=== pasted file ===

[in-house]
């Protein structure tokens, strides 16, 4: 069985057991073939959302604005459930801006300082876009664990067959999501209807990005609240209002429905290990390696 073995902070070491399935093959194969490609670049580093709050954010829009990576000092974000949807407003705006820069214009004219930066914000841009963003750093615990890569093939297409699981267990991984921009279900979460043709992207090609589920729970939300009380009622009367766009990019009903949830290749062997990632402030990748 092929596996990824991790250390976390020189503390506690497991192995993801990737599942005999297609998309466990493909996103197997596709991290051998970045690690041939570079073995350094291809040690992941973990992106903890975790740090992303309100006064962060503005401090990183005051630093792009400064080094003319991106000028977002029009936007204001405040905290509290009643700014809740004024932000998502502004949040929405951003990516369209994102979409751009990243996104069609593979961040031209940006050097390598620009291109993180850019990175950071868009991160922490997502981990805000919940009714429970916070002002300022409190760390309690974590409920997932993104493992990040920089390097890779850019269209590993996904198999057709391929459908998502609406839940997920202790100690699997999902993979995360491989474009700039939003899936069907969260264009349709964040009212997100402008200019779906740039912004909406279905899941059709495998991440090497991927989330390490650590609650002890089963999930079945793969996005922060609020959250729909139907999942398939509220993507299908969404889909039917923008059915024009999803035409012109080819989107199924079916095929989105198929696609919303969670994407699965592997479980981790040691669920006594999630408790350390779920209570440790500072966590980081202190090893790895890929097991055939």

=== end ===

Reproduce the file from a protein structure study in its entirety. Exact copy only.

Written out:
[in-house]
């Protein structure tokens, strides 16, 4: 069985057991073939959302604005459930801006300082876009664990067959999501209807990005609240209002429905290990390696 073995902070070491399935093959194969490609670049580093709050954010829009990576000092974000949807407003705006820069214009004219930066914000841009963003750093615990890569093939297409699981267990991984921009279900979460043709992207090609589920729970939300009380009622009367766009990019009903949830290749062997990632402030990748 092929596996990824991790250390976390020189503390506690497991192995993801990737599942005999297609998309466990493909996103197997596709991290051998970045690690041939570079073995350094291809040690992941973990992106903890975790740090992303309100006064962060503005401090990183005051630093792009400064080094003319991106000028977002029009936007204001405040905290509290009643700014809740004024932000998502502004949040929405951003990516369209994102979409751009990243996104069609593979961040031209940006050097390598620009291109993180850019990175950071868009991160922490997502981990805000919940009714429970916070002002300022409190760390309690974590409920997932993104493992990040920089390097890779850019269209590993996904198999057709391929459908998502609406839940997920202790100690699997999902993979995360491989474009700039939003899936069907969260264009349709964040009212997100402008200019779906740039912004909406279905899941059709495998991440090497991927989330390490650590609650002890089963999930079945793969996005922060609020959250729909139907999942398939509220993507299908969404889909039917923008059915024009999803035409012109080819989107199924079916095929989105198929696609919303969670994407699965592997479980981790040691669920006594999630408790350390779920209570440790500072966590980081202190090893790895890929097991055939």